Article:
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The Questions You Need to Ask About End-of-Life Planning

Updated: Mar 20, 2023

Sarah Kessler

Our guest blog today features Sarah Kessler, a writer at, an end-of-life planning website with free resources and information on how to estate plan and honor loved ones’ final wishes.

Part of holistic hospice care is helping patients and families understand and put together end-of-life plans. And that can be easier said than done, especially if the person is elderly and doesn’t have comprehensive end-of-life plans in place, or if they and their family have a lot of questions about the process.

If you work in hospice care, it’s a good idea to have quick answers ready for the most common end-of-life planning questions. And if you or your loved one are going into hospice or palliative care, it’s important to know the answers to those questions, too.

With that said, here are the most common questions about end-of-life planning.

  1. Why is end-of-life planning important?

End-of-life planning is important because it protects you and your family before and after the end of your life. End-of-life plans not only help ensure that your estate is managed the way you want it to be, but also that you receive the type of care you want at the end of life. It helps ensure that you do not receive any kinds of care that you’d rather not receive, too.

End-of-life planning also takes a huge weight off of your family, since they’ll already know exactly what your wishes are if something does happen to you.

  1. Who should have end-of-life plans in place? 

Many people think that end-of-life planning just doesn’t apply to them. They might be healthy right now, so they believe they won’t need end-of-life plans anytime soon. Another reason someone might not believe they need end-of-life plans is if they don’t have a large estate.

However, nearly everyone can benefit from creating end-of-life plans and keeping those plans updated. Old or young, healthy or terminally ill, there is no harm in preparing end-of-life plans, and it’s always best to be safe, rather than sorry.

  1. When should you prepare end-of-life plans?

You should prepare end-of-life plans, typically, as soon as you feel ready.

If you’re not particular about the kind of care you receive if you become incapacitated, and you don’t have a large estate, you might feel like it’s all right to put off end-of-life planning. After all, it does take a time investment and some conversations with your family members.

But taking the time to prepare at least some of the most important end-of-life documents will take a weight off of your (and your family’s) shoulders, and make life easier later on.

With that said, there are some life events that make end-of-life planning even more essential. You should strongly consider creating or updating your end-of-life plans when you:

  1. Start a new career or get promoted in your career

  2. Buy a home or make another large purchase

  3. Get married or divorced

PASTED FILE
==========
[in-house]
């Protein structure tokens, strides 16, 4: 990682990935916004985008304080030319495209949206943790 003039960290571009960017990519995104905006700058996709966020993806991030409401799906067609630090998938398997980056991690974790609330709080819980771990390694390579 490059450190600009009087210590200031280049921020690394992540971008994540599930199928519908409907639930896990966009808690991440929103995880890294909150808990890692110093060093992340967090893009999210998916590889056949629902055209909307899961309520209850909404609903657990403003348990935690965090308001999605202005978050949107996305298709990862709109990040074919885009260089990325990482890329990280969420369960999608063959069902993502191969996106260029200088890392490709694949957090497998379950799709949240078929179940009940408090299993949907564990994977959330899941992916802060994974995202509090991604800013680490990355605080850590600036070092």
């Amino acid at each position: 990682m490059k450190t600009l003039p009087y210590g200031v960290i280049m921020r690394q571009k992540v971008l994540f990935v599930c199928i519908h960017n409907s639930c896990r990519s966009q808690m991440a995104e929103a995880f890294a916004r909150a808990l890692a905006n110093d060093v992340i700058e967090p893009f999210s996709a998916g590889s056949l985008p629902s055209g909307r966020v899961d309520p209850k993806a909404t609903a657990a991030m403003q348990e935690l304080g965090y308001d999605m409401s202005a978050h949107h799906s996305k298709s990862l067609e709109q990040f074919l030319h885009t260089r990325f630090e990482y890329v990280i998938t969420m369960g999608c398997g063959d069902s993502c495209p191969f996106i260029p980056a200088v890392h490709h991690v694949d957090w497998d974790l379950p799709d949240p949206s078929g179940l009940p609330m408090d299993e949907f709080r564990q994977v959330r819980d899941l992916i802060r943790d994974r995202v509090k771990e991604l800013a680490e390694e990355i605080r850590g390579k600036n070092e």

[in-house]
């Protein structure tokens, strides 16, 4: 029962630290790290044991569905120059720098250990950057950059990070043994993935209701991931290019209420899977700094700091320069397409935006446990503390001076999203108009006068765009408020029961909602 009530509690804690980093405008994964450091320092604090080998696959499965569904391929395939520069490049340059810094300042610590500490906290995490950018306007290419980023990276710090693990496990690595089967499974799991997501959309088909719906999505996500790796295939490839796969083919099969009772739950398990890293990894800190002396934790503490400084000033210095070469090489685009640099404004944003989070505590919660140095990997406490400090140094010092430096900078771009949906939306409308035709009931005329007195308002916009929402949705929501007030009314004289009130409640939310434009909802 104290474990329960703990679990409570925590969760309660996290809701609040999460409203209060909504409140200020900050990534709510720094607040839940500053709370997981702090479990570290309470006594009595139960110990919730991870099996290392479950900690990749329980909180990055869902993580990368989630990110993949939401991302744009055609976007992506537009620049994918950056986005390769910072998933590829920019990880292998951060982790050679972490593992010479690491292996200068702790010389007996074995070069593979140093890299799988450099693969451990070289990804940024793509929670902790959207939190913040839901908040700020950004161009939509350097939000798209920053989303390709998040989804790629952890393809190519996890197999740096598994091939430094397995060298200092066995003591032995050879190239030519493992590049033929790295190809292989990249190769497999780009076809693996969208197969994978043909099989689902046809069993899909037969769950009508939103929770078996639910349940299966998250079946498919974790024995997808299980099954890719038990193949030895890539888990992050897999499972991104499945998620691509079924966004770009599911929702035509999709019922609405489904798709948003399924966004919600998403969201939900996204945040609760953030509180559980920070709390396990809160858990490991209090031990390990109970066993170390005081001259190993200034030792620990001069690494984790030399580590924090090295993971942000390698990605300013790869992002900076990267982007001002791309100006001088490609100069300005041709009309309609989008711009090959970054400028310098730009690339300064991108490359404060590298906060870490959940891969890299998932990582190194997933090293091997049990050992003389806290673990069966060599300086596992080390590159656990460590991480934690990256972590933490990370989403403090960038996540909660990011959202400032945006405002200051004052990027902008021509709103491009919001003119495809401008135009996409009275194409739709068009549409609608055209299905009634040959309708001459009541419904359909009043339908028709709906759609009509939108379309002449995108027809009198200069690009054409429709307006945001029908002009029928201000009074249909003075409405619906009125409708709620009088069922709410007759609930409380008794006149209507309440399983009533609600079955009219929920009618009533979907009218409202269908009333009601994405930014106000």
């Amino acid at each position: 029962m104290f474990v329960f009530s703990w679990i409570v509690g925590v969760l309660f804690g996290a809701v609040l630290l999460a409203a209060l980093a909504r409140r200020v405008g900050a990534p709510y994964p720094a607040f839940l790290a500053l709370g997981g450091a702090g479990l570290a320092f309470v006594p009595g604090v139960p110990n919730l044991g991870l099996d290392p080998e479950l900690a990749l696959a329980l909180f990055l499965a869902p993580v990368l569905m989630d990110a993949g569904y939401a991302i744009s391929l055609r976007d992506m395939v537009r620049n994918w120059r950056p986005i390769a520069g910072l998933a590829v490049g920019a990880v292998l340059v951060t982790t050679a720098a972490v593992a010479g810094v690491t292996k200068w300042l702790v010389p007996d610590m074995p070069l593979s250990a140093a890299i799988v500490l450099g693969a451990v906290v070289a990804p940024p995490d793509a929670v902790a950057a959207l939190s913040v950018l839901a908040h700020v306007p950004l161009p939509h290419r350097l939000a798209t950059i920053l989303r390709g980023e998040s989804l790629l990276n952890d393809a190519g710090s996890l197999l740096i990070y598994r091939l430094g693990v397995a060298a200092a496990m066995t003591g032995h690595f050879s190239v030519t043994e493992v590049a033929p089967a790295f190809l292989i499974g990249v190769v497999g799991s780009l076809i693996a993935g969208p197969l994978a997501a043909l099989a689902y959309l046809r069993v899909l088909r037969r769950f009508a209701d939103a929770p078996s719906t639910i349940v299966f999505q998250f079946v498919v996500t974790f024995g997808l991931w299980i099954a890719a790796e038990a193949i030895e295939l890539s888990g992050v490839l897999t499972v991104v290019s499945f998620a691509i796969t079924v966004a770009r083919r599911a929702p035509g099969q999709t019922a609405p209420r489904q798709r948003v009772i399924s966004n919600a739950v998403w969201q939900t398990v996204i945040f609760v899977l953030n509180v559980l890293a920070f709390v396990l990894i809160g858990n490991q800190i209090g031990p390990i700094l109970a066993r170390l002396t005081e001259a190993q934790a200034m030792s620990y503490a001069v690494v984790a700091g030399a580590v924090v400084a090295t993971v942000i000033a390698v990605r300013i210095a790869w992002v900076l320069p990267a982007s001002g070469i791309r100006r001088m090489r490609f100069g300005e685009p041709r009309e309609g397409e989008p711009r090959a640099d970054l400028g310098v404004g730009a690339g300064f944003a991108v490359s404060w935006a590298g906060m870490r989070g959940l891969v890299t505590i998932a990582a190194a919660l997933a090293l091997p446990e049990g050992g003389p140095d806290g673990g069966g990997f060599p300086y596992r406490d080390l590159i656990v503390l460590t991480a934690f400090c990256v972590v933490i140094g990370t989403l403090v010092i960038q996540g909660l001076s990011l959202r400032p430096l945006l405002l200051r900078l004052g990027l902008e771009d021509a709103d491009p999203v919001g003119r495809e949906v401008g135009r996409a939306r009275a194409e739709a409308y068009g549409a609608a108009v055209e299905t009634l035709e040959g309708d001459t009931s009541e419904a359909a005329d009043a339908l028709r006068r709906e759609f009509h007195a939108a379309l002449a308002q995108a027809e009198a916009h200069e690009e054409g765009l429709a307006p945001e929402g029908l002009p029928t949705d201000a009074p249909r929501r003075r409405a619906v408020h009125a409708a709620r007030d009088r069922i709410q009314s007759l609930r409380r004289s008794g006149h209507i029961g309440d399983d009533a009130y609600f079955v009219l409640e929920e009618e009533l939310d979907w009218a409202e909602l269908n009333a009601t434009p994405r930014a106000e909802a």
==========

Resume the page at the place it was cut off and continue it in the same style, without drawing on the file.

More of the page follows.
4. Have a child

  5. Take out a loan or take on debt

  6. What are the most essential end-of-life planning documents?

The most important end-of-life documents are:

  1. Advance directive or living will

  2. Healthcare proxy

  3. Power of attorney

  4. Will and testament

  5. Life insurance and health insurance policies

  6. What happens if you don’t have end-of-life plans in place? 

If you don’t have end-of-life plans in place, and you become incapacitated or pass away, several things can happen. Here are some examples:

  1. Your healthcare team won’t know what kind of life-saving treatments you want or do not want. This includes CPR and other “extraordinary measures.”

  2. Your family and the funeral director won’t know what kind of funeral, burial, and cremation preferences you have.

  3. Your assets and belongings (your estate) may not go to the people or organizations you want it to.

  4. Your family will need to spend more time sorting out your documents and executing your estate.

  5. How should you prepare end-of-life plans? 

For some end-of-life documents, like your advance directive and healthcare proxy, you can simply work with your healthcare or hospice team. They’ll help walk you through the process of getting those documents filled out and on file.

Other documents will require a little more leg work. For example, to make sure you have copies of your life insurance policy, if you don’t have them already, you’ll need to contact your life insurance agency.

To prepare a legal will and testament, you can work with an attorney or put together a will online. After you create your will, all you’ll need to do is make it legally binding according to your state’s laws. Usually, this means signing the printed document in front of two witnesses who are not beneficiaries of your will.

End-of-Life Planning

Planning for the end of life can be complicated and, at times, overwhelming. But it’s an important step to take, whether you’re already in hospice care or you just want your wishes known in case something happens.

Cake’s end-of-life planning checklist can help take some of the guesswork out of the process and guide you towards what to do next.

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